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Owens understands importance of forest stewardship

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To The Editor:

Fifty-eight million acres of forests are at risk of damage from insects, pests, and disease. At the same time, our country could lose up to 34 million acres of forests to development in the next 50 years.

As you well know, forests provide many immeasurable public benefits, including clean air and water, wildlife habitat, places to recreate, and the wood products we all use every day.

New York state can’t afford to lose our forest resources to these impending threats. As just one reason, we can’t afford the loss economically—nevermind the many other benefits we may see disappear. New York’s forest-based sector provides employment for 49,200 people, generating a payroll of over $1.6 billion. In broader terms, forest-based manufacturing and forest-related recreation and tourism contribute over $11.0 billion to the New York State economy.

As just one of New York’s 614,000 family forest owners, I know the best way to preserve our working forest landscape is to provide forest owners with the tools and resources they need to implement good forest stewardship. At the same time, we need to invest in new and traditional market opportunities, so we can afford to implement conservation practices on the ground. What happens down in Washington, D.C. can really make or break many of these potential solutions.

With the upcoming August recess, it’s important to take a second and review what’s been going on in Washington, D.C. related to forest policy since the start of the 113th Congress. Here are just a few examples that are partners in D.C., like the American Forest Foundation, have been working on:

■ Despite the controversy surrounding the Farm Bill, both House and Senate versions look great for forest owners. We’ve fought to improve forest owner access to conservation tools and resources, strengthen programs to fight forest pests, and improve market opportunities. Things are looking good for forests moving forward.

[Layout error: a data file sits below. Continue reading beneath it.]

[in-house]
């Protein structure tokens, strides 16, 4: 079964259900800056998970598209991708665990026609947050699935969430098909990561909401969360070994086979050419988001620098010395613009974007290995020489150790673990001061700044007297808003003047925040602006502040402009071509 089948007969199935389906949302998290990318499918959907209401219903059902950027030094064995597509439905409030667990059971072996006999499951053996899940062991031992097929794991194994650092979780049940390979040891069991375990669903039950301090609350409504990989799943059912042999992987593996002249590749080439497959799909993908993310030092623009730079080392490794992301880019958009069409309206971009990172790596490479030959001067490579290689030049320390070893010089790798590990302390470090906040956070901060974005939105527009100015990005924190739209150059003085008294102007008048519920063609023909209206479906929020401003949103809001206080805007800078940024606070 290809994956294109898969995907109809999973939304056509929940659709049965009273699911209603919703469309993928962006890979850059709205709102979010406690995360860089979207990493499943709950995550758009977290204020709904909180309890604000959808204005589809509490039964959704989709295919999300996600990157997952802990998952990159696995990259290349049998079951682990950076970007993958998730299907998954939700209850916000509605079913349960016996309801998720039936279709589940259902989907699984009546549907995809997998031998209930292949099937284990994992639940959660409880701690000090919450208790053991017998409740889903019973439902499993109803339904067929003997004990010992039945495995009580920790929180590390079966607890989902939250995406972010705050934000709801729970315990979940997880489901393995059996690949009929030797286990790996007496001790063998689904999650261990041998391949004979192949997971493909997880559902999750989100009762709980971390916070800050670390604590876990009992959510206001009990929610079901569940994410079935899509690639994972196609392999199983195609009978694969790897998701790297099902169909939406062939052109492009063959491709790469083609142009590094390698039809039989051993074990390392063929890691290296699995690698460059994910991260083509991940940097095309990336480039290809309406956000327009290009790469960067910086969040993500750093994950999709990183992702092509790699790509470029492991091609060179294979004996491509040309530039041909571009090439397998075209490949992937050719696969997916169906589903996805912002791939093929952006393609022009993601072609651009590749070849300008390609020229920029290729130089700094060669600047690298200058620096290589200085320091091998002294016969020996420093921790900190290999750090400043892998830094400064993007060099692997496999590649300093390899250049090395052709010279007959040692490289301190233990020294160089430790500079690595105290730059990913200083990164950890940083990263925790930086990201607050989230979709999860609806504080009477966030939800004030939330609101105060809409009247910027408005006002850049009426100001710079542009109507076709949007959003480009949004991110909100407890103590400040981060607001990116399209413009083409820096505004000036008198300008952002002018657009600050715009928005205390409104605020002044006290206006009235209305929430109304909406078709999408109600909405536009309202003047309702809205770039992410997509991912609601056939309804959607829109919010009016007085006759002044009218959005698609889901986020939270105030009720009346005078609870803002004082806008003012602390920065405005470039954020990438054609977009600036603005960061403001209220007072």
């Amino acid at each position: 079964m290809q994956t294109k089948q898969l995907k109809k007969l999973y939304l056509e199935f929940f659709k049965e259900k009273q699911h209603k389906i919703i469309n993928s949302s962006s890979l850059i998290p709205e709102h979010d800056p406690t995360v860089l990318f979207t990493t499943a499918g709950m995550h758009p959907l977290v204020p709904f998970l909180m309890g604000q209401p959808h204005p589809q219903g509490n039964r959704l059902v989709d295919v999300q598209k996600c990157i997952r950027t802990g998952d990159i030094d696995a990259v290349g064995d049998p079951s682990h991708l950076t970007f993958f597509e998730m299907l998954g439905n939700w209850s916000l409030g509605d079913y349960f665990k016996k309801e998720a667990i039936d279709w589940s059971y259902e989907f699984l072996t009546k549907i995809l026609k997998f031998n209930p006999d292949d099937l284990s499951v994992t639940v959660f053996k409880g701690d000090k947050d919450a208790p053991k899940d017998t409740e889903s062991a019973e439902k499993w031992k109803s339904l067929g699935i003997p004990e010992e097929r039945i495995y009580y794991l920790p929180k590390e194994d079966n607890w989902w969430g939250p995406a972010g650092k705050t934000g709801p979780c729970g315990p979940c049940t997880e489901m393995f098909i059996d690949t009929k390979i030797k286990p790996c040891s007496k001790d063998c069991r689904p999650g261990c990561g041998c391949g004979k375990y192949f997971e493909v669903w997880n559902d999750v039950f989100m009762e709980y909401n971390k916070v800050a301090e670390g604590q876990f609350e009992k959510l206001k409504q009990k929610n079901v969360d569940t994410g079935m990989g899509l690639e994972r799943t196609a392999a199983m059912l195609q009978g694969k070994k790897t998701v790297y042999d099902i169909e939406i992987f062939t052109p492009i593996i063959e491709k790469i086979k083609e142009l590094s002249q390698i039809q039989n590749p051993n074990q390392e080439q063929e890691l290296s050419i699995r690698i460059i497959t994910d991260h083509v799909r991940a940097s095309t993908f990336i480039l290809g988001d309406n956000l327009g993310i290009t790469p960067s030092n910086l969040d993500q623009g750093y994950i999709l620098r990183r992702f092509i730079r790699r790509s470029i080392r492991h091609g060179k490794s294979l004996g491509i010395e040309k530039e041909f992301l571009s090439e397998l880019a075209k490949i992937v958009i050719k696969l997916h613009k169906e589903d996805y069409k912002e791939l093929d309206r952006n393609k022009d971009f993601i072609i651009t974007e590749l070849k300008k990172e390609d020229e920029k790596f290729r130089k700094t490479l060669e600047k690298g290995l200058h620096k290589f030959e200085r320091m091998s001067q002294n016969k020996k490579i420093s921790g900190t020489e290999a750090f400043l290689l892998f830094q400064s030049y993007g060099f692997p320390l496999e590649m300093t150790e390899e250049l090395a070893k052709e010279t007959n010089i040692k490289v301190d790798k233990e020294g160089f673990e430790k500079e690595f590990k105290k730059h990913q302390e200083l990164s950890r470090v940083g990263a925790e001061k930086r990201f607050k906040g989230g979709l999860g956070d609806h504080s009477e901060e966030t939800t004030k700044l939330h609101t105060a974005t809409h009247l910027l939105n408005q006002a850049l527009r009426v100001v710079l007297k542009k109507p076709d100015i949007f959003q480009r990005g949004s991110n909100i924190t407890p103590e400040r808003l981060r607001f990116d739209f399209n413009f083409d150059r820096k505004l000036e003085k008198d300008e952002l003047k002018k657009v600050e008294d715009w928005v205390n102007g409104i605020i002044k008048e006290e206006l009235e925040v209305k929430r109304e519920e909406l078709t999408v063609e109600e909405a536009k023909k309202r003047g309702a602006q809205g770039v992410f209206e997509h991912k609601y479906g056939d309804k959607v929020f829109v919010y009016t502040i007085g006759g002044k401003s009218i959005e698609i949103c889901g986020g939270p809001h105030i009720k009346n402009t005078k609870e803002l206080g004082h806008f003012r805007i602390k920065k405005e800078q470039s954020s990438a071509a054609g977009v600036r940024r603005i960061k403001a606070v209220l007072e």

■ House appropriators maintained funding for USDA forest invasive species programs—a seemingly impossible feat, given the contentious fiscal climate. Obviously, they understand that investments in forests now will save on expensive restoration costs in the future.

■ Members of Congress continue to put pressure large federal agencies to change their green building policies, so environmentally friendly forest products can be a part of this rapidly expanding market.

Fortunately for New York’s forests, Representative Bill Owens has been at the forefront of all these discussions, fighting to improve these policies for forest owners. Mr. Owens understands the importance of our state’s forest resources for both the sake of healthy rural communities and the preservation of the many public benefits we all derive from forests. He has been a real champion of our cause.

I realize many folks may be frustrated with our lawmakers, especially as political disagreements have turned more cantankerous and divisive.

But perhaps one bipartisan issue where we see great progress is in policies to protect and enhance our nation’s forests, by giving forest owners the tools they need to be good forest stewards. As an active member in New York’s forest community, I ask you all to be more active in these issues and join me in thanking Mr. Owens for all his support.

Bill LaPoint

Winthrop

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